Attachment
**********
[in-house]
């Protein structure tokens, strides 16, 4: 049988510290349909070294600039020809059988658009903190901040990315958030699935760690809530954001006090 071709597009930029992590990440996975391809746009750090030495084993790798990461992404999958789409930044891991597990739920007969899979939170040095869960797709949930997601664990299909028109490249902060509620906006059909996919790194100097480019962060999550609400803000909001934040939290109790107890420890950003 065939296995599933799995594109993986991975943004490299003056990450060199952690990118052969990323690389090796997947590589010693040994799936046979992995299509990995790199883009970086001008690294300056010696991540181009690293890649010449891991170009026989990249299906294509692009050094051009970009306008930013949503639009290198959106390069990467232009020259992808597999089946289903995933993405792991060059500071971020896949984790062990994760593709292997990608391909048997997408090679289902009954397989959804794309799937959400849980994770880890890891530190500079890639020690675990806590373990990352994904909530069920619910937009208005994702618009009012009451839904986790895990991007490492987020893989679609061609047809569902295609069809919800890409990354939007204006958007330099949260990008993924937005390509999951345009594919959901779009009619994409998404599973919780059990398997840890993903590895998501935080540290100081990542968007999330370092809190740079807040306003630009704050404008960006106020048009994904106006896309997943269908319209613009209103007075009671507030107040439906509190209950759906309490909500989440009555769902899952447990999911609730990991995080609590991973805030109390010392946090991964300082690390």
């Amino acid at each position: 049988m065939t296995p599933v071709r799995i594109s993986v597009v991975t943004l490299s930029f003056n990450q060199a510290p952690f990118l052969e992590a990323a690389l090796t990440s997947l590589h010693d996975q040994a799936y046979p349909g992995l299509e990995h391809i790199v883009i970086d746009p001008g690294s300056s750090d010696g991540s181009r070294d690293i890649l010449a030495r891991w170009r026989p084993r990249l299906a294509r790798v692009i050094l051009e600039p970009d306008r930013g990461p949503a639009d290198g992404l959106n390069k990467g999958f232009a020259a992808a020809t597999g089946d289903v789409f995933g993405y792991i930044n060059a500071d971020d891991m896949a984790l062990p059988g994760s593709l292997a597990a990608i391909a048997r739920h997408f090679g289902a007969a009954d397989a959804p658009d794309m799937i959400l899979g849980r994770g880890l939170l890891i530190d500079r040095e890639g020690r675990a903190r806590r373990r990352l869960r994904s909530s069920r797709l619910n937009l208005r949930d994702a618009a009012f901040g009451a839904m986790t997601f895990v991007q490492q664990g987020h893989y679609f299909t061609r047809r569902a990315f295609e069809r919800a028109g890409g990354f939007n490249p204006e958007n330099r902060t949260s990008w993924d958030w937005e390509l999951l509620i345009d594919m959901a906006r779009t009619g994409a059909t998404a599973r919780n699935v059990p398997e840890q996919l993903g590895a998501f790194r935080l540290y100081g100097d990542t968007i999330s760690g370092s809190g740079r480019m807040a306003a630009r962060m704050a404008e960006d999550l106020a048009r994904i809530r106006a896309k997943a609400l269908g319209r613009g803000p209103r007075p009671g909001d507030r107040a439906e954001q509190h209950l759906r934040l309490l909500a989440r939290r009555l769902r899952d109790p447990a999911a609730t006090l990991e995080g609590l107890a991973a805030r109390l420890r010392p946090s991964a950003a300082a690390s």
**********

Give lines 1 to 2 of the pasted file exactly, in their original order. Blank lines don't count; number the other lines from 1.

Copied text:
[in-house]
């Protein structure tokens, strides 16, 4: 049988510290349909070294600039020809059988658009903190901040990315958030699935760690809530954001006090 071709597009930029992590990440996975391809746009750090030495084993790798990461992404999958789409930044891991597990739920007969899979939170040095869960797709949930997601664990299909028109490249902060509620906006059909996919790194100097480019962060999550609400803000909001934040939290109790107890420890950003 065939296995599933799995594109993986991975943004490299003056990450060199952690990118052969990323690389090796997947590589010693040994799936046979992995299509990995790199883009970086001008690294300056010696991540181009690293890649010449891991170009026989990249299906294509692009050094051009970009306008930013949503639009290198959106390069990467232009020259992808597999089946289903995933993405792991060059500071971020896949984790062990994760593709292997990608391909048997997408090679289902009954397989959804794309799937959400849980994770880890890891530190500079890639020690675990806590373990990352994904909530069920619910937009208005994702618009009012009451839904986790895990991007490492987020893989679609061609047809569902295609069809919800890409990354939007204006958007330099949260990008993924937005390509999951345009594919959901779009009619994409998404599973919780059990398997840890993903590895998501935080540290100081990542968007999330370092809190740079807040306003630009704050404008960006106020048009994904106006896309997943269908319209613009209103007075009671507030107040439906509190209950759906309490909500989440009555769902899952447990999911609730990991995080609590991973805030109390010392946090991964300082690390």